If you look out there right now, the three top most used blockchains are BitShares, Steemit, and EOS. It's because nobody's really using any of these things yet. Either they're running on private forks of ethereum or private forks of whatever they can get, or even private forks of BitShares or Steemit, or they're just tentatively dipping their toe in the water on EOS. It just wasn't ready.
If you were doing an ICO last year, about an app that you were developing, and you didn't have the team on there that could build something like EOS, then most likely you'd be fitting yourself for an orange jumpsuit, because there's no way you could actually build it.
Enterprise and Government: Conservative and Afraid
We got into how companies are thinking about blockchain and to their confidence in it. Moss noted an important 2018 survey from Deloitte, “Breaking blockchain open” that surveyed over 1,000 executives from ‘blockchain savvy’ firms. Among its findings, Deloitte concluded that “while 78 percent of our survey respondents believe they stand to lose competitive advantage if they do not eventually implement blockchain, they see a variety of obstacles moving forward, with a full one-third saying they believe their current return on investment in blockchain technology remains ‘uncertain.’”
Moss shared a story about a recent trip abroad to talk through the challenges of not just incorporating cryptocurrency into daily life, but to go completely cashless. Moss shares how such a system would require stronger, safer, and more pervasive use of hardware and software to support it.
Some things can't be automated. You get back to the point, well, there's some things where just cash has to change hands. You're sitting out there, ready to get on a boat or whatever, and they don't have a card reader or anything else like that. They can take cash, and they've got change for cash. You're going to valet to go to a restaurant, and most of them don't take credit or debit cards. They take cash. Would they take bitcoin? Well, okay, let me transmit this to you. It really depends on phones and other technology. The best wallet we have right now is actually your phone, and so putting a wallet onto a phone is the obvious example. How do you make it secure when people's phones get hacked all the time?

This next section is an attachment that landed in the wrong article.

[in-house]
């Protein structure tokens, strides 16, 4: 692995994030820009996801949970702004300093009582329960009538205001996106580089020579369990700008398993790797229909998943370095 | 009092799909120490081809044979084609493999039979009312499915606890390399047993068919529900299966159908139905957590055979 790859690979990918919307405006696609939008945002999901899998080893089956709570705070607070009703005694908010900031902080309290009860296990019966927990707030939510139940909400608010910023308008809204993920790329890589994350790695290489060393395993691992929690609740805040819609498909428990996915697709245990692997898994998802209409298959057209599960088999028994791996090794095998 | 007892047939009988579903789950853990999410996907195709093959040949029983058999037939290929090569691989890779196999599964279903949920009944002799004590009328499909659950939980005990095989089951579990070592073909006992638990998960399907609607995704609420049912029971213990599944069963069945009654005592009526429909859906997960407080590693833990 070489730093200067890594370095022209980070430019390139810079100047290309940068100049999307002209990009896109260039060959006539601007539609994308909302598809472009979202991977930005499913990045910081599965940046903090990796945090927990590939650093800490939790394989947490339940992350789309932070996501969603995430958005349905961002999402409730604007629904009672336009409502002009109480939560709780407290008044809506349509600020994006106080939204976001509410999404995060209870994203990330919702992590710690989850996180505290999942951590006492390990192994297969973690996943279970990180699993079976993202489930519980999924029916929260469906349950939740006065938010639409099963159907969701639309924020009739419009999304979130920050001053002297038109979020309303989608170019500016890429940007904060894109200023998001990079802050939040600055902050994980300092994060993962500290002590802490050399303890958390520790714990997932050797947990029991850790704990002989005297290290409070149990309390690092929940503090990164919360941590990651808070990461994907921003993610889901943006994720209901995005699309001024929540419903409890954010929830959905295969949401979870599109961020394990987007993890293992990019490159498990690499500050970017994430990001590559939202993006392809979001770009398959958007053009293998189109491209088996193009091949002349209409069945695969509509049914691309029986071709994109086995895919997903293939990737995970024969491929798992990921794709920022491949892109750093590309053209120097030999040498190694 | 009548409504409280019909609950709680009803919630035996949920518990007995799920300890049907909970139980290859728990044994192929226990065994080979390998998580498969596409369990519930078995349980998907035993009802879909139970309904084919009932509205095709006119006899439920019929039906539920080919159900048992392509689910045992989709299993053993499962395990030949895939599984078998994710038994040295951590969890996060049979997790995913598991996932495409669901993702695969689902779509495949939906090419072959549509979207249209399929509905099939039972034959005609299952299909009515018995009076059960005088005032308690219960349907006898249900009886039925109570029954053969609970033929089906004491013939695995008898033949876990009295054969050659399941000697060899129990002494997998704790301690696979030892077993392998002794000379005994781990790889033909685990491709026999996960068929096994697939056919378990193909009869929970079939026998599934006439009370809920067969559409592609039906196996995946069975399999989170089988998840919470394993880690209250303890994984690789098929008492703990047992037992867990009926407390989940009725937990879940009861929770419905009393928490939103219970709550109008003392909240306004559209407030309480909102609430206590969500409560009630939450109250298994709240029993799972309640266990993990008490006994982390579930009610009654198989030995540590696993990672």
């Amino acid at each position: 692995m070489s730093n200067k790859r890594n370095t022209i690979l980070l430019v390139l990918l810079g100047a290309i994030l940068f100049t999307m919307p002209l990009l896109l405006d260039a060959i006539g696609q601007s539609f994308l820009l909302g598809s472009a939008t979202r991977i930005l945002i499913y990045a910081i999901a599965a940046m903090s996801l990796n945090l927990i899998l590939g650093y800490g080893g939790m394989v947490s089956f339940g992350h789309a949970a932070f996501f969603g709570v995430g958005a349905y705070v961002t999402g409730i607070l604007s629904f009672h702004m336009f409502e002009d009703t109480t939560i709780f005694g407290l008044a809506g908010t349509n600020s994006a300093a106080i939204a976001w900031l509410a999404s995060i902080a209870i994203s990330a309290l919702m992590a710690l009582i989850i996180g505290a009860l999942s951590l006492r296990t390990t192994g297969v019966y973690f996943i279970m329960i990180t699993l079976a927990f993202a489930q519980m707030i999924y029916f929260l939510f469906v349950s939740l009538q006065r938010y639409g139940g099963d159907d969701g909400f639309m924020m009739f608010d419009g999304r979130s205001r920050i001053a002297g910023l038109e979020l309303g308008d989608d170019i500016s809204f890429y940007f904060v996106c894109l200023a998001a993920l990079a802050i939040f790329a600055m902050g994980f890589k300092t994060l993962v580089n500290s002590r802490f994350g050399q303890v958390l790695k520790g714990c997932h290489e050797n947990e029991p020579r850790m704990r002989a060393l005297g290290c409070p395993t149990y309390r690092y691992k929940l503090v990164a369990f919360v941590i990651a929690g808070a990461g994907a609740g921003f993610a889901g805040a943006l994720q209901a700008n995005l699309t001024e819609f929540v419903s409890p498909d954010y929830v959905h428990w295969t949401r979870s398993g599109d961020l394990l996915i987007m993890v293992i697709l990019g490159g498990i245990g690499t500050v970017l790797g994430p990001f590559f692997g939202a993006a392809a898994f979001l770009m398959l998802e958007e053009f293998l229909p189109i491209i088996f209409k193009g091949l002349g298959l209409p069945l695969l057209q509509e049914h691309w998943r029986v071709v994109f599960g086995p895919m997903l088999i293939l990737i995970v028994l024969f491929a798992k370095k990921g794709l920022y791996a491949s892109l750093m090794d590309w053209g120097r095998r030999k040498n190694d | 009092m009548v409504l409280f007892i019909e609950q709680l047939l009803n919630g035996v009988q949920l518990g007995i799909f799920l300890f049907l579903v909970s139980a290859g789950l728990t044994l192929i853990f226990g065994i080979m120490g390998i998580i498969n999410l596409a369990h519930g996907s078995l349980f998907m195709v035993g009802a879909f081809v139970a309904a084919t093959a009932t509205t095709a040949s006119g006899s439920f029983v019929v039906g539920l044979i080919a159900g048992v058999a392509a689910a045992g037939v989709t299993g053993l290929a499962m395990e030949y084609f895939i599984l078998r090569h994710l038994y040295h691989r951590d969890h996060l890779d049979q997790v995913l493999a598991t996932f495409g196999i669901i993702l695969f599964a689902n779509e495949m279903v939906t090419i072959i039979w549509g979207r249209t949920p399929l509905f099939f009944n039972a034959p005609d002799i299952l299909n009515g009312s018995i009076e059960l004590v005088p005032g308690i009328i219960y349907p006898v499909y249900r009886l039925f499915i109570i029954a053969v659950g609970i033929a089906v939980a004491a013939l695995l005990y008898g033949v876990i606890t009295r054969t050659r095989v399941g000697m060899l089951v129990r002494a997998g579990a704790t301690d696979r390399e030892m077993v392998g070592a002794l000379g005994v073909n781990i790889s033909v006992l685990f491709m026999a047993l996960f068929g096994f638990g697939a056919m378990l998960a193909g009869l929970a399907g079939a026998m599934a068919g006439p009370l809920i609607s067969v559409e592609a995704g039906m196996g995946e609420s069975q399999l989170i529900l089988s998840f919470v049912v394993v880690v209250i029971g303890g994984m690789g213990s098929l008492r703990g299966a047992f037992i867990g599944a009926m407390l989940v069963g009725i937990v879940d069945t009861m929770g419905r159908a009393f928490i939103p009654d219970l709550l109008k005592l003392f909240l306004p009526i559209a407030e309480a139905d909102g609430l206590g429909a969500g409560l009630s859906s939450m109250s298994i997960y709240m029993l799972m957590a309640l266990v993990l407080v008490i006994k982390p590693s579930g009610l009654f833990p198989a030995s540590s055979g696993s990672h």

Regarding the political and governmental use, speaking hypothetically, people quickly surface reasons for not just hesitation, but fear. From the lack of regulation and control, considering how to deal with crime and illegal activity, to economic considerations, there are endless reasons for governments to tread carefully.
How does a government shutdown subversion? How does a government shutdown crime? We've opened Pandora's box on decentralized blockchain. We can't shut it down.
Perhaps the most fascinating aspect about talking with Moss was his general optimism and excitement for what lies ahead, which flew right in the face of the anecdotes rooted in what can only be regarded as uncertainty. His informed but checked perspective was summarized perfectly in how he left me, which was with a story that a friend had told him recently:
You know, in Africa, when a gazelle is born, it literally drops down there, and literally starts walking and running? The blockchain is nothing like that. The blockchain is a baby in the neo-natal intensive care unit. It's on life support, and it's gonna get out of there soon, and it's gonna be a healthy child and adult. Right now, it's really early days, and it's not a gazelle that started running on the Savannah. We're not there yet.